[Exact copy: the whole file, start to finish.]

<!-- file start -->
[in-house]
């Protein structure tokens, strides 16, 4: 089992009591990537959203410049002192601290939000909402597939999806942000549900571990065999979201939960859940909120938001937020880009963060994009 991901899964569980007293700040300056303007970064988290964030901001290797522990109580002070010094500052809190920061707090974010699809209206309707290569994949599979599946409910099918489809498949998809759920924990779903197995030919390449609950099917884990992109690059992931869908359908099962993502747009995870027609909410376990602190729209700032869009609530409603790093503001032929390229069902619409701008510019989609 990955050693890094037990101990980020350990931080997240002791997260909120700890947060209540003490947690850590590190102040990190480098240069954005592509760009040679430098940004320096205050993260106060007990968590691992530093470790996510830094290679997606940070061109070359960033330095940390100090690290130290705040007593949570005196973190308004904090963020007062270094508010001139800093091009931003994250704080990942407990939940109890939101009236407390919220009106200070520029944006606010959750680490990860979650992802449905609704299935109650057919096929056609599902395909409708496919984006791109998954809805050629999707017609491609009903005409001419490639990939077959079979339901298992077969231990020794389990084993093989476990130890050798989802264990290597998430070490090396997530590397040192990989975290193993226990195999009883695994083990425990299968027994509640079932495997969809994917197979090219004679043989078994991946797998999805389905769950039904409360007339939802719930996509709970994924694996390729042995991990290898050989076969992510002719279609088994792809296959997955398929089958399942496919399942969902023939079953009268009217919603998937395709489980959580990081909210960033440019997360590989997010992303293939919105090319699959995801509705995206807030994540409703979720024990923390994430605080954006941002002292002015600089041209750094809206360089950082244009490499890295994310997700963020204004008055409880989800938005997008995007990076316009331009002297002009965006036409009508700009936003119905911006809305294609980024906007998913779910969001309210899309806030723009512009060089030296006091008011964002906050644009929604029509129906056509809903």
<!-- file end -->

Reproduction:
[in-house]
């Protein structure tokens, strides 16, 4: 089992009591990537959203410049002192601290939000909402597939999806942000549900571990065999979201939960859940909120938001937020880009963060994009 991901899964569980007293700040300056303007970064988290964030901001290797522990109580002070010094500052809190920061707090974010699809209206309707290569994949599979599946409910099918489809498949998809759920924990779903197995030919390449609950099917884990992109690059992931869908359908099962993502747009995870027609909410376990602190729209700032869009609530409603790093503001032929390229069902619409701008510019989609 990955050693890094037990101990980020350990931080997240002791997260909120700890947060209540003490947690850590590190102040990190480098240069954005592509760009040679430098940004320096205050993260106060007990968590691992530093470790996510830094290679997606940070061109070359960033330095940390100090690290130290705040007593949570005196973190308004904090963020007062270094508010001139800093091009931003994250704080990942407990939940109890939101009236407390919220009106200070520029944006606010959750680490990860979650992802449905609704299935109650057919096929056609599902395909409708496919984006791109998954809805050629999707017609491609009903005409001419490639990939077959079979339901298992077969231990020794389990084993093989476990130890050798989802264990290597998430070490090396997530590397040192990989975290193993226990195999009883695994083990425990299968027994509640079932495997969809994917197979090219004679043989078994991946797998999805389905769950039904409360007339939802719930996509709970994924694996390729042995991990290898050989076969992510002719279609088994792809296959997955398929089958399942496919399942969902023939079953009268009217919603998937395709489980959580990081909210960033440019997360590989997010992303293939919105090319699959995801509705995206807030994540409703979720024990923390994430605080954006941002002292002015600089041209750094809206360089950082244009490499890295994310997700963020204004008055409880989800938005997008995007990076316009331009002297002009965006036409009508700009936003119905911006809305294609980024906007998913779910969001309210899309806030723009512009060089030296006091008011964002906050644009929604029509129906056509809903």